(Note: who remembers the prince and princess in the above picture? Recall how their fairy-tale romance as a royal couple played out? Now that’s a reality check for you, to counter all the fluffy romantic garbage being poured in our heads.)

Messages from these cartoons, sitcoms, rom-coms and other movies are subtly programming people every single day. What I see as so-called “entertainment” out there today makes my stomach turn (I refer to the abundance of “reality shows” most of which I can’t BELIEVE that people actually waste precious time in their lives watching. But apparently they do). What I hear on the media makes me worried about the garbage they are pouring into the heads of our kids as well as ourselves, therefore programming our minds.

Because we currently live in a world where technology has more or less taken over our lives, there are more avenues through which we can be programmed by the media. Make no mistake; we are all being programmed to believe certain things (such as Fox News trying to convince people that President Trump is a “good” Commander-in-Chief … LOL) through the various media that we consume: TV shows, news channels, movies, YouTube, social media sites, etc. A large percentage of the world’s people have their faces stuck to an electronic device for hours every day and it shapes their worldviews and mindsets to a large degree.

This programming — be it political or a fantasy promoted by the Disney movies, or life coaching, etc. — is going on 24/7. These movies are of course, part of that brainwashing, mostly aimed at kids (unless you’re a big kid like me and love animated movies). That said, I have seen (while I’m with my great nieces or over at their houses) things in kids’ shows, as well as films, that make me think, “Really?!?! What decade are we living in, the 50s???”

In particular I’m referring to some animated show my great nieces were watching at my house one day when I had them over. The cartoon had teenagers who apparently were stuck in the “old days” with (what I saw as) sexist stereotypes. I remember a girl saying how “tough” math class is. Another girl worried about her looks, speaking all the insecurities that most of us lived with/had in our teen years. Yet another was concerned about “getting the guy” and talked badly about another girl she saw as “competition” for said guy.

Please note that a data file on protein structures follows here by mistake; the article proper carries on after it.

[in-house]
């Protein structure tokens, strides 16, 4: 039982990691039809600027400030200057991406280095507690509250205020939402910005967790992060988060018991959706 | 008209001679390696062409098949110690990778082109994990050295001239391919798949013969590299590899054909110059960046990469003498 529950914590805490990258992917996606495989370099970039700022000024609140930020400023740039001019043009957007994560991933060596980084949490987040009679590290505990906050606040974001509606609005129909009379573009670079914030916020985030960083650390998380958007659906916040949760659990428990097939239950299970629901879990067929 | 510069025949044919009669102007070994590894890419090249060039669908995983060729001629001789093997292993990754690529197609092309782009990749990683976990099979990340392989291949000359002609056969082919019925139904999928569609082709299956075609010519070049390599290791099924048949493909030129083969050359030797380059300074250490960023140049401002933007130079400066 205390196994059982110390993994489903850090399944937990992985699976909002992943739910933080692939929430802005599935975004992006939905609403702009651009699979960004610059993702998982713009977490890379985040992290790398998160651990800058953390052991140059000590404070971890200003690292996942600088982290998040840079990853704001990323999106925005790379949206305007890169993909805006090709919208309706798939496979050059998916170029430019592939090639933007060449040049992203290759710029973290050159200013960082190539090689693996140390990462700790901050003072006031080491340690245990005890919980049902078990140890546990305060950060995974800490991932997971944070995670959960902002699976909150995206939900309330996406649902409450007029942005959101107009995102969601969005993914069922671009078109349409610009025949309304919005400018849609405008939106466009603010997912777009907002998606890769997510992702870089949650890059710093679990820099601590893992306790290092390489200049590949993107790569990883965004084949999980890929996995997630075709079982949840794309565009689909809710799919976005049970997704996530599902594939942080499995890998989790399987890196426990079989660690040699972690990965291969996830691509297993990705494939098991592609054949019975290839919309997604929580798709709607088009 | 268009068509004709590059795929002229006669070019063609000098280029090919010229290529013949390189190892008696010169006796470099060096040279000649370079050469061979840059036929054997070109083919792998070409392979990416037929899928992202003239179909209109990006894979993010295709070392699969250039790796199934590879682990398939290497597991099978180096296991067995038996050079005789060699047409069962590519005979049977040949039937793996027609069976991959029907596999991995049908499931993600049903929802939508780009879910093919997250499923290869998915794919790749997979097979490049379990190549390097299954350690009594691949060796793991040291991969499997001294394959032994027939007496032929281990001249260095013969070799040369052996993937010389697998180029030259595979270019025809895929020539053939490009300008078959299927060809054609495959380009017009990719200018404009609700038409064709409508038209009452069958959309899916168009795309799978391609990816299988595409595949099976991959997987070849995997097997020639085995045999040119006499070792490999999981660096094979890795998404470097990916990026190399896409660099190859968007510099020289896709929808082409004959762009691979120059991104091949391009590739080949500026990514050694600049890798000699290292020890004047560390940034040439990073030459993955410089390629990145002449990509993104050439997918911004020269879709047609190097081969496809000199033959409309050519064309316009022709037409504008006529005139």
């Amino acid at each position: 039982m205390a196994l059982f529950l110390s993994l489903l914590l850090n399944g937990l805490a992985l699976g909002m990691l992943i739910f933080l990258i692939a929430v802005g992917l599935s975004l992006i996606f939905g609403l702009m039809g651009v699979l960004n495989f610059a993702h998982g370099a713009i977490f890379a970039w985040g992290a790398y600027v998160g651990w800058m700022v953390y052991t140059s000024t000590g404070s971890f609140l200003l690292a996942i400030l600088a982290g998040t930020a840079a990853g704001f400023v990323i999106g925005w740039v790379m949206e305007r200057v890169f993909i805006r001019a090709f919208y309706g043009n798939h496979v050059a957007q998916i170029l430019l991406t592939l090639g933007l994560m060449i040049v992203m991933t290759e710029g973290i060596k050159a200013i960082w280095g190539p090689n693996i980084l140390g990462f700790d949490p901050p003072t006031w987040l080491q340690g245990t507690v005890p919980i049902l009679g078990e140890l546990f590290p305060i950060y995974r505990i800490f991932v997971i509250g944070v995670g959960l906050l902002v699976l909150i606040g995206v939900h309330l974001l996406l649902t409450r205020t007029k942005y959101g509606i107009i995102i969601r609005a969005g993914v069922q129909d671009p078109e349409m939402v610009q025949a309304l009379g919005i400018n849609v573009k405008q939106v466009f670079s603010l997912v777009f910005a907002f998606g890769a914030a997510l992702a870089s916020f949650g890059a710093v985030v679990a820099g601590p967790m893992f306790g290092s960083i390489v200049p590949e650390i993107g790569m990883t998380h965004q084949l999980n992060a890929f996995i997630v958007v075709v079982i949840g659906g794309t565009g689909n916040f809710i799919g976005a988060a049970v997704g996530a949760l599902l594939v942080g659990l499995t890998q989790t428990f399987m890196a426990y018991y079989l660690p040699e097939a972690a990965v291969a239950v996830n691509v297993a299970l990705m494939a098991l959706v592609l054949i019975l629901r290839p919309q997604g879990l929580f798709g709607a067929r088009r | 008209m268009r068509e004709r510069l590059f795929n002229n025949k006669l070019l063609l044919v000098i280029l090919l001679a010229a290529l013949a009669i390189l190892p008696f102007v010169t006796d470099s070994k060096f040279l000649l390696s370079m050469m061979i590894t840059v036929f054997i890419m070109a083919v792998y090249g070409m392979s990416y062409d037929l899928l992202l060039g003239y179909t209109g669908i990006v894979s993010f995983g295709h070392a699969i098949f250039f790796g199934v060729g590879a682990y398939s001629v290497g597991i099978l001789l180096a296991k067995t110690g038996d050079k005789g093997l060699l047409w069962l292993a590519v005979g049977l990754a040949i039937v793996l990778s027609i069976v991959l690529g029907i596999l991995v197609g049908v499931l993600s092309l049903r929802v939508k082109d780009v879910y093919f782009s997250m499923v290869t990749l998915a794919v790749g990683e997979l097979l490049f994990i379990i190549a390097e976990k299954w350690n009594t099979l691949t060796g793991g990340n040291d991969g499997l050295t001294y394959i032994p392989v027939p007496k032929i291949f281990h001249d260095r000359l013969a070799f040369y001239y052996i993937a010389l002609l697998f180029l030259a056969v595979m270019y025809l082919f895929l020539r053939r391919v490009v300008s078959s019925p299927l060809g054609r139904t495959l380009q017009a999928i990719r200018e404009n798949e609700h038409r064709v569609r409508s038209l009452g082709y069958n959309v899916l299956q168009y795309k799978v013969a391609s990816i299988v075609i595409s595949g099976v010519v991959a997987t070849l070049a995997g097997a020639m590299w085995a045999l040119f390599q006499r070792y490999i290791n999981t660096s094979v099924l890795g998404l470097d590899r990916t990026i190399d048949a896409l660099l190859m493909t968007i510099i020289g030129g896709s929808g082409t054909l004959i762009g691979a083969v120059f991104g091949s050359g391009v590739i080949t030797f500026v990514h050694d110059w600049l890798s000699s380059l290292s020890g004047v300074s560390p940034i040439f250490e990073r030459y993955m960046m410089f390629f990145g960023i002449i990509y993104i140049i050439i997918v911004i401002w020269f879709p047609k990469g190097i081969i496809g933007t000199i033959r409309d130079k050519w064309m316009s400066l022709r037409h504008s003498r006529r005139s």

It occurred to me that not ONE of these girls was talking about her AP classes (Advanced Placement, that young people take for college prep) or her career aspirations (as in “I wanna be an astronaut/IT person/CEO of a company/molecular biologist”). The truth is, more graduating senior girls are now going into college and preparing for careers (so, TV producers, take note). Upon listening to this crap on the cartoon I seriously wanted to throw up. I didn’t, because I detest vomiting, but I did have a few words with my great nieces about what they were seeing. Maybe in some small way I can deflect some of the sexist, rigid gender-role specific programming they may be consuming. I hope. I tried to control my son’s consumption of music that referred to women as “bitches” and “hos” — because he didn’t need to hear that shit disrespecting women — and I think I succeeded.